A Text by Ina Neddermeyer
Cartography, the measurement of the world, means recording a surface, a landscape, by way of several codes, in a way the eye does not see. It is an abstraction, not providing a one to one image of reality - maps are always the result of human attributions.
In her works Miho Kasama makes use of these kinds of visual material and reshapes them in the process. This results in colours becoming sounds, in two-dimensional photos of landscapes becoming three-dimensional shapes, in spaces becoming measurement data. She asks how we may perceive space, nature, reality around us and how this perception is influenced and structured by measurement processes.
The starting point for the I-131 sound and video installation are geographic weather charts showing the spreading radiation after the nuclear disaster of Fukushima on March 11th, 2011. Kasama uses this found footage material for alienating it. The original map is left out, and all that is left is a wave, condensed to become a multi-coloured endless loop, swirling on the monitor.
Not allowing for any clear geographic attribution, the streams of the nuclear disaster, of the invisible threat, are visualised to become an iconic symbol. For not only in Japan but all over the world this nuclear accident was a key event shaking our belief that nature and technology can be controlled.
To make this nuclear accident perceivable not only visually but also acoustically, Kasama mixed her video installation with sound. Each colour was provided with its own sound, the pitch changing according to the movements of the wave. When the wave rises, there is a higher pitch, when the wave goes down, there is a deeper tone. Kasama selected neutral sounds immediately changing the animation into sound, so that the various colours, which represent the various radiations, can be heard.
The title refers to radioactive iodine which is emitted as soon as radioactive waste is produced. After the nuclear disaster of Fukushima there was evidence for radioactive iodine from South Korea to the USA. Just the same, there is reference also to the I-131 isotope which is used most of all for radioiodine therapy in the context of the treatment of thyroid hyperfunction or thyroid cancer. This way the ambivalent significance of nuclear energy becomes obvious: The wish for control and controllability being eclipsed by the always present threat of radioactive fallout, i. e. loss of control. This ambivalence is symbolised by the weather charts documenting the spread of radioactivity. Here the nuclear disaster is rationalised by way of the map and thus seemingly controlled. By leaving out the geographic map and reducing the wave to its aesthetic dimensions, both visually and audibly, Kasama undermines this idea.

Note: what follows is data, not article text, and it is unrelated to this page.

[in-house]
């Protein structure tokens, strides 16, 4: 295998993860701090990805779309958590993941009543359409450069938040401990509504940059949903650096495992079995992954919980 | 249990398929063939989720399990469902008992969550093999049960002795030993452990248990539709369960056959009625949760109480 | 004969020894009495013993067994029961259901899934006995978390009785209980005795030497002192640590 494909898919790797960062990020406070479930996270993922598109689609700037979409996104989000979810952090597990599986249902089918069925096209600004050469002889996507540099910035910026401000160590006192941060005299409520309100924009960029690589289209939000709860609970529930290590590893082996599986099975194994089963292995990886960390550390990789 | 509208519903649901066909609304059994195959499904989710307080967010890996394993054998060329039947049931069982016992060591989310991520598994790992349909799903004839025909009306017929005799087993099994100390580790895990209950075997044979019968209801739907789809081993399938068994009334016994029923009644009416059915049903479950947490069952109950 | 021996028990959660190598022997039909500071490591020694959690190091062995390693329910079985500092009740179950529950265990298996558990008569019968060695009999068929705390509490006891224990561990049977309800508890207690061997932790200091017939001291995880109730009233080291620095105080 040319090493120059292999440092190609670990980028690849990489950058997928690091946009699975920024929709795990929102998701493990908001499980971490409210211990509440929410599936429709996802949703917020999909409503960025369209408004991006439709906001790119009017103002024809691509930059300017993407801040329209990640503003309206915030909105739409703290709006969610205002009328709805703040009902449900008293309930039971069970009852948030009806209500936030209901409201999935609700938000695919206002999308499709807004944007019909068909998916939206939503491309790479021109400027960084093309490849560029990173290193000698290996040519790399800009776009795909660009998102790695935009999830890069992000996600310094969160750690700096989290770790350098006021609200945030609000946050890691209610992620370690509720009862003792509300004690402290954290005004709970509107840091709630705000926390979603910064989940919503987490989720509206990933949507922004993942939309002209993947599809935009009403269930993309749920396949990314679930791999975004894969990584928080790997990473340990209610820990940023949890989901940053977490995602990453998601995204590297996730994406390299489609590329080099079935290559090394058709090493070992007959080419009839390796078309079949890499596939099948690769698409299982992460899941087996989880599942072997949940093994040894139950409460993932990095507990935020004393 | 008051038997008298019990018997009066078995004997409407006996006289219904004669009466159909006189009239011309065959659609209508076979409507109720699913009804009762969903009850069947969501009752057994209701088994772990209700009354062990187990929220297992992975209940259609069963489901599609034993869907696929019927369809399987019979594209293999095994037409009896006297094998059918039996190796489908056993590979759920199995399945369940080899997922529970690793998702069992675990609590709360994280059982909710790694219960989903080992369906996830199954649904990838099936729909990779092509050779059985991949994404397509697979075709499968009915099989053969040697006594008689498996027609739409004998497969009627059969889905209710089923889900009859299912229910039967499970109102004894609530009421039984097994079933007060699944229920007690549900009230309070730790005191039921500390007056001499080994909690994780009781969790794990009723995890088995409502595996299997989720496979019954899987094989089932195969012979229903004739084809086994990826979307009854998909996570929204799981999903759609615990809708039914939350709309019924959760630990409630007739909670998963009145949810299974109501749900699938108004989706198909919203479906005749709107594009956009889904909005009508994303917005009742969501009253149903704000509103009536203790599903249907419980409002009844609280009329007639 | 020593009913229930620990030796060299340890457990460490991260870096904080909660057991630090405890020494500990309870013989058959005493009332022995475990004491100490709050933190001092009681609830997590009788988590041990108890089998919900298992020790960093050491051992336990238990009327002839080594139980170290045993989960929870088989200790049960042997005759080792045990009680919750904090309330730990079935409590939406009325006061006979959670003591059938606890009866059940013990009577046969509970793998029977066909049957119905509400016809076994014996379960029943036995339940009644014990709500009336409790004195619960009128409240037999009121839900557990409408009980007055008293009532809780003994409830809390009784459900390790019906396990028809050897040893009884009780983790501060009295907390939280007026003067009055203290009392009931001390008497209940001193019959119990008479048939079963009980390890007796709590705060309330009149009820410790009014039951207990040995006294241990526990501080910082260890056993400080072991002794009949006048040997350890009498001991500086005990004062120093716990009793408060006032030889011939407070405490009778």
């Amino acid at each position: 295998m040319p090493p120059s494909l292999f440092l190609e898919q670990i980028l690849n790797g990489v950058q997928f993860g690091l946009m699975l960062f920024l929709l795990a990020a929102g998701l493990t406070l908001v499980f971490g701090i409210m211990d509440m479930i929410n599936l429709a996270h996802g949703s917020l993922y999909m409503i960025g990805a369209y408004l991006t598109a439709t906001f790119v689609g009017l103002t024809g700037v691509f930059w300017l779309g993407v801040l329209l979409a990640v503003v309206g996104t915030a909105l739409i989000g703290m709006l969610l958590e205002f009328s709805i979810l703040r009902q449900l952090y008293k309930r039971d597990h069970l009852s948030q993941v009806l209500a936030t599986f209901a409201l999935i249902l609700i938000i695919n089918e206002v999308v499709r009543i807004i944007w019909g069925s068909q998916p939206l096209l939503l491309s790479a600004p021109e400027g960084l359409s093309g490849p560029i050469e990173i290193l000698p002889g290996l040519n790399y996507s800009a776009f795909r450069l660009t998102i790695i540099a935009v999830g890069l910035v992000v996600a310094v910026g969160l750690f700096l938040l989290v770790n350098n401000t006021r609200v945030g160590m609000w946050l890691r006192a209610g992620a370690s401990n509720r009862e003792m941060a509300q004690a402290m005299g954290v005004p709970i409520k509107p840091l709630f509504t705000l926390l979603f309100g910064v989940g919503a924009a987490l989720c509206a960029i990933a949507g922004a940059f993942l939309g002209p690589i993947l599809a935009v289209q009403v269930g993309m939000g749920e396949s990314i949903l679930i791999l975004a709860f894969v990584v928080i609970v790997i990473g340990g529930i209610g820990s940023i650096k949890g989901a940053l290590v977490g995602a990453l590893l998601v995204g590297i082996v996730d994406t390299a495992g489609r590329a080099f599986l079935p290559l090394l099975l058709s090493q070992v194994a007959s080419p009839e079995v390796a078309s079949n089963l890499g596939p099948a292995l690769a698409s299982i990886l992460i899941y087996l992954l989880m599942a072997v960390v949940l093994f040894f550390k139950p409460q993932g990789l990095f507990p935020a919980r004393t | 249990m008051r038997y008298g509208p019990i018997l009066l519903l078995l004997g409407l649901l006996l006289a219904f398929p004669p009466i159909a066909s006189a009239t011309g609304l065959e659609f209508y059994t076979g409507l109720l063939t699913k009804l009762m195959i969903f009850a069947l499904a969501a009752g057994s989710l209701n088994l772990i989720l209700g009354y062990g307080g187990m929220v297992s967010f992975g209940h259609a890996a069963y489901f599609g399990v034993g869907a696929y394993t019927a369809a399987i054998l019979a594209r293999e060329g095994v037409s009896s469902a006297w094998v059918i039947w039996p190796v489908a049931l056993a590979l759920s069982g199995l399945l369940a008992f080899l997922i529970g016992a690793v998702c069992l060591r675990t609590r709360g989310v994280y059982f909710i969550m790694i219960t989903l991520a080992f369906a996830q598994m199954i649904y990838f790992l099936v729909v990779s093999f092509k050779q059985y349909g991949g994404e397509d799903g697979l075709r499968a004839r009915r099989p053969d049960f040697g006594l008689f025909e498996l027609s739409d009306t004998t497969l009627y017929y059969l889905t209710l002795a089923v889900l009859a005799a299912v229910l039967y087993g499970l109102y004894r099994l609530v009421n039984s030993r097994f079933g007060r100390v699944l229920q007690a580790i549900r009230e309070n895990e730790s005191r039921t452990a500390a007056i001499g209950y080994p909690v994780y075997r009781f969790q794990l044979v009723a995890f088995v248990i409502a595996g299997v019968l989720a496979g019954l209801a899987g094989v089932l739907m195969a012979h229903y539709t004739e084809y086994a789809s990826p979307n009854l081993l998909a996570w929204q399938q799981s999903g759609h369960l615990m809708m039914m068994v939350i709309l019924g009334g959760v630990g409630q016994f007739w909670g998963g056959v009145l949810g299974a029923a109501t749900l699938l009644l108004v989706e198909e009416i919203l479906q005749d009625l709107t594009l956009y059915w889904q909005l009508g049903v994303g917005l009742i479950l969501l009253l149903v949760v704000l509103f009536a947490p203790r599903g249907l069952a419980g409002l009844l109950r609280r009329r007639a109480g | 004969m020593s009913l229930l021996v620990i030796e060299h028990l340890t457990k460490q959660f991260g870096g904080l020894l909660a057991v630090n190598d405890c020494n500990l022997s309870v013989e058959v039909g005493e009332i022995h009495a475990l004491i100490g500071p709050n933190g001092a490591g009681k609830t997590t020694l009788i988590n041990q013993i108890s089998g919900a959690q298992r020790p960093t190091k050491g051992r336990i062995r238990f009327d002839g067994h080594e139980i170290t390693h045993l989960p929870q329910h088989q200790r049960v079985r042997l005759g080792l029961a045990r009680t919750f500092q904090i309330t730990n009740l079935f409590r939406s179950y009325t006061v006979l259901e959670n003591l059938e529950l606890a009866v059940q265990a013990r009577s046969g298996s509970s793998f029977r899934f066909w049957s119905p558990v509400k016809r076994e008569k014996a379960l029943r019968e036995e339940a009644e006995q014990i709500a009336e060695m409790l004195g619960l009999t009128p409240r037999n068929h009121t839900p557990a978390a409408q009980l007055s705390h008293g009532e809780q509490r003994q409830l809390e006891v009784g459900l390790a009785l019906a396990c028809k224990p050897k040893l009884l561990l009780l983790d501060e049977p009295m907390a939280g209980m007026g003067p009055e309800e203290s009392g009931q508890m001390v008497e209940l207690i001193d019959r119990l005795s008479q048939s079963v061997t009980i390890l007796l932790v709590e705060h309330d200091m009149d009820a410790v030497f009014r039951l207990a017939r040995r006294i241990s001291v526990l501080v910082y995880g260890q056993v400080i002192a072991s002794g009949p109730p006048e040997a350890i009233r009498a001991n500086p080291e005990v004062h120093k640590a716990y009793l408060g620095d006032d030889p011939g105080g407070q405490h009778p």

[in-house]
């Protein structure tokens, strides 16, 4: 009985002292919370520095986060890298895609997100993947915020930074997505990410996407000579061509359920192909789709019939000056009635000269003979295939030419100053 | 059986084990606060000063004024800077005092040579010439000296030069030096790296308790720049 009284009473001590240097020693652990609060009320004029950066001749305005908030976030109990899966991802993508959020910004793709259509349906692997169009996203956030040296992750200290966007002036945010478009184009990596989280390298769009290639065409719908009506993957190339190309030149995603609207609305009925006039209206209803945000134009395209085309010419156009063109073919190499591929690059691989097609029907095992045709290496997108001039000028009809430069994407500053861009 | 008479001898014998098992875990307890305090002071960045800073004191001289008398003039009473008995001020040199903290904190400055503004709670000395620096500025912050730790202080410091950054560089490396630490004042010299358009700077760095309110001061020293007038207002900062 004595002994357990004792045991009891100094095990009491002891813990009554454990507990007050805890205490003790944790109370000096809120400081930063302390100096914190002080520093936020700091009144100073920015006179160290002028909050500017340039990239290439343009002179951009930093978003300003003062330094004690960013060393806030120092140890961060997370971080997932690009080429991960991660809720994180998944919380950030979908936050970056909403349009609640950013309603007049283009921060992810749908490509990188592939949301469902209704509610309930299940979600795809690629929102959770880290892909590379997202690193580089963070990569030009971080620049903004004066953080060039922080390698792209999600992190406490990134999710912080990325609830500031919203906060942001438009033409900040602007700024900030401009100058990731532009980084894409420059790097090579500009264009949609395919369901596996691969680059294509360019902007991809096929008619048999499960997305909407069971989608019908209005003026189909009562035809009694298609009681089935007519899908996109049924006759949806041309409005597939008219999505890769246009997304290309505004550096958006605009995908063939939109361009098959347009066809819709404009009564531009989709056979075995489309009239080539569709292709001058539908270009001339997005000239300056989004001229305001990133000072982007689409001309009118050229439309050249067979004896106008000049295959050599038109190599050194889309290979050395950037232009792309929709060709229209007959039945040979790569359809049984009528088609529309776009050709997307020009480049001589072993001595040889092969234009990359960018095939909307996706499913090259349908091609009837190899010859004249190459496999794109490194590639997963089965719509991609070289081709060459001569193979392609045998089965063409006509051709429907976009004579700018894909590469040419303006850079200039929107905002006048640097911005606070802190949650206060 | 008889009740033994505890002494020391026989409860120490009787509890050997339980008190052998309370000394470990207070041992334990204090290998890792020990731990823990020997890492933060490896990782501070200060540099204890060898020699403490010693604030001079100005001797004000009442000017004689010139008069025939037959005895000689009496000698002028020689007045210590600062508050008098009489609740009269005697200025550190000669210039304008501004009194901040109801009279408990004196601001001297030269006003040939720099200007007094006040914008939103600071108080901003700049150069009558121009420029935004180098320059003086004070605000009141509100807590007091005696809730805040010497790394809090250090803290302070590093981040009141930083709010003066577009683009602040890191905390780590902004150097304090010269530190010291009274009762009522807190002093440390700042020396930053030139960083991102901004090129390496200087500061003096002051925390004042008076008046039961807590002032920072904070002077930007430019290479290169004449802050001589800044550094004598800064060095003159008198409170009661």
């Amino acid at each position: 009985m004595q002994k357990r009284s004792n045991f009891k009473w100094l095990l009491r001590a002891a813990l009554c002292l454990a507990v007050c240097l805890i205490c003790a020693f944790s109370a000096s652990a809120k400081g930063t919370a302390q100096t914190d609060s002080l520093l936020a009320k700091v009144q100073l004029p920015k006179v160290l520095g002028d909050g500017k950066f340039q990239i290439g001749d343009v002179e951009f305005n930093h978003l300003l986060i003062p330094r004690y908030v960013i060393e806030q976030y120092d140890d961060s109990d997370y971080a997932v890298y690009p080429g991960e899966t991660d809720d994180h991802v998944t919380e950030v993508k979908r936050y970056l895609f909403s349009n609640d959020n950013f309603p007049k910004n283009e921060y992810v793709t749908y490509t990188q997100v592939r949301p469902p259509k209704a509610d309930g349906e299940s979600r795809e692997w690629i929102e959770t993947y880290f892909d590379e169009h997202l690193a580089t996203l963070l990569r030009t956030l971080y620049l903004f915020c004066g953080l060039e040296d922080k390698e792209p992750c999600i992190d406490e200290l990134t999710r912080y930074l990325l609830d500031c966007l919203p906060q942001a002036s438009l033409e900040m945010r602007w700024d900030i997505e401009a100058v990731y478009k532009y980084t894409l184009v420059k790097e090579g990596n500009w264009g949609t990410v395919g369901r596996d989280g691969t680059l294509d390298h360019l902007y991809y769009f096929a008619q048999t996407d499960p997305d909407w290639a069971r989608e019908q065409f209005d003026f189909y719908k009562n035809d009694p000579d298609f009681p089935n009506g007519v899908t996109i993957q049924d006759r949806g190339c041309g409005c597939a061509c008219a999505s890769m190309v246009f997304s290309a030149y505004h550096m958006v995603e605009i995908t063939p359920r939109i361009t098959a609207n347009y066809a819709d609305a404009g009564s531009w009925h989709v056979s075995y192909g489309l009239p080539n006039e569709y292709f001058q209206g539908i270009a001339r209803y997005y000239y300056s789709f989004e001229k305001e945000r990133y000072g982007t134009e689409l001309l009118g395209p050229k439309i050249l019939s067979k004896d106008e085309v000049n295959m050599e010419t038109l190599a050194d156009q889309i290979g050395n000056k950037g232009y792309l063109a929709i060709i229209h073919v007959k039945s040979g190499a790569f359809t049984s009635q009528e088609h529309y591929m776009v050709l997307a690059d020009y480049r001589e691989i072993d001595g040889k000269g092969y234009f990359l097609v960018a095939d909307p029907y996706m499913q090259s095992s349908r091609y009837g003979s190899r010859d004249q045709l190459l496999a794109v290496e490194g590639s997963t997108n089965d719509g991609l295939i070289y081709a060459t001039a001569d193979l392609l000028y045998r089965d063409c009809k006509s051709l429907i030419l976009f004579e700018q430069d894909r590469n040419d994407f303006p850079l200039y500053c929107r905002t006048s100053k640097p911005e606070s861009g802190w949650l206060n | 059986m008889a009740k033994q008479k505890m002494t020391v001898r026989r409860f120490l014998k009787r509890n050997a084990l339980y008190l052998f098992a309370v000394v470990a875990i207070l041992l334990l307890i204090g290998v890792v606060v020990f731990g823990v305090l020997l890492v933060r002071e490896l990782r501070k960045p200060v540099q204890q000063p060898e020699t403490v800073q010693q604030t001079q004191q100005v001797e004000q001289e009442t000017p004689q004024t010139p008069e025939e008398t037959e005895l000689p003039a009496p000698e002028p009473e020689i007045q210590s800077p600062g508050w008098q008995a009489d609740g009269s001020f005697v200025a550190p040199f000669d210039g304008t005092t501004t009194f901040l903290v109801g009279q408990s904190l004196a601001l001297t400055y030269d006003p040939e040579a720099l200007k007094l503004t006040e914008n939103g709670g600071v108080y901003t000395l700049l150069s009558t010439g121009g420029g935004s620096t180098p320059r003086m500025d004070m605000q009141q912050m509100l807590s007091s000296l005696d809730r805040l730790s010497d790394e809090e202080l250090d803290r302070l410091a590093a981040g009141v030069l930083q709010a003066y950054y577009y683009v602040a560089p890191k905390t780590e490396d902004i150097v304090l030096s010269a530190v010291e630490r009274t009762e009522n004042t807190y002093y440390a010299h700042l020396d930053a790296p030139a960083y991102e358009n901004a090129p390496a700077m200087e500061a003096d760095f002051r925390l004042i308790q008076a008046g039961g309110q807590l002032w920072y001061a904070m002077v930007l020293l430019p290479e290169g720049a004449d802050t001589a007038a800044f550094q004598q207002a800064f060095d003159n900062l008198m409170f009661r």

For centuries, being able to grasp and depict reality and the structure it is based on has been the starting point for scientific and artistic research. For example the one-point perspective, developed in the age of Renaissance, allows for depicting three-dimensional space as a two-dimensioned surface. In the 19th century, by way of photogrammetry, this process was reversed - now one tried to extract three-dimensional measurement data from two-dimensional images.
By her wall installation titled space coordinates, Kasama crosses over different measurement techniques and digital procedures, thus questioning the rationalisation of perception by way of perspective. The thus generated measurement data form a dense network of numbers covering the whole surface of the exhibition walls. They are the respective coordinates (x, y, z) printed on A4 sheets and put on the wall as wallpaper.
The thus resulting raster structure of the sheets of paper does not only, by way of dividing the surface into pixels, take up the process of digital photography but also refers to the construction of the one-point perspective, for which threedimensional space is made two-dimensional by help of a chain lattice. The proportions were kept and can be depicted in a geometrically correct way. Also the human eye works according to this principle, the process of seeing focussing the three-dimensional environment through the pupil, to then transforming it onto the twodimensional retina.
Nine magnified lattice-structured aerial photographs of landscapes are arranged in a showcase, their particular structure becoming obvious only on second glance. By folding the two-dimensional photographic paper they are transformed into a relief structure, thus taking up, emphasizing, undermining the shape of the landscape and creating a new, artificial one.
Here the process of folding symbolises the constant change of the maps Miho Kasama uses for her works. If the unfolding of geographic maps is a necessary action to make them completely readable at all, here the artist undermines the process. For, folding makes the depiction less readable for automatic programmes, as then it is no longer possible to generate clear measurement data from the photos, e. g. for military purposes. Rather, what is happening here is a personal, associative approach at the mapped landscape, working against objective measurement and creating highly subjective models.
In a variety of ways Miho Kasama’s works deal with the measurement techniques characterising our perception of the world. For material, she makes use of scientific classification systems, presenting them as visual phenomena and making their construction nature obvious. In the process, by way of new mappings combining fiction and reality, fixed attributions are broken up and changes of perspective are made possible, thus challenging our perception.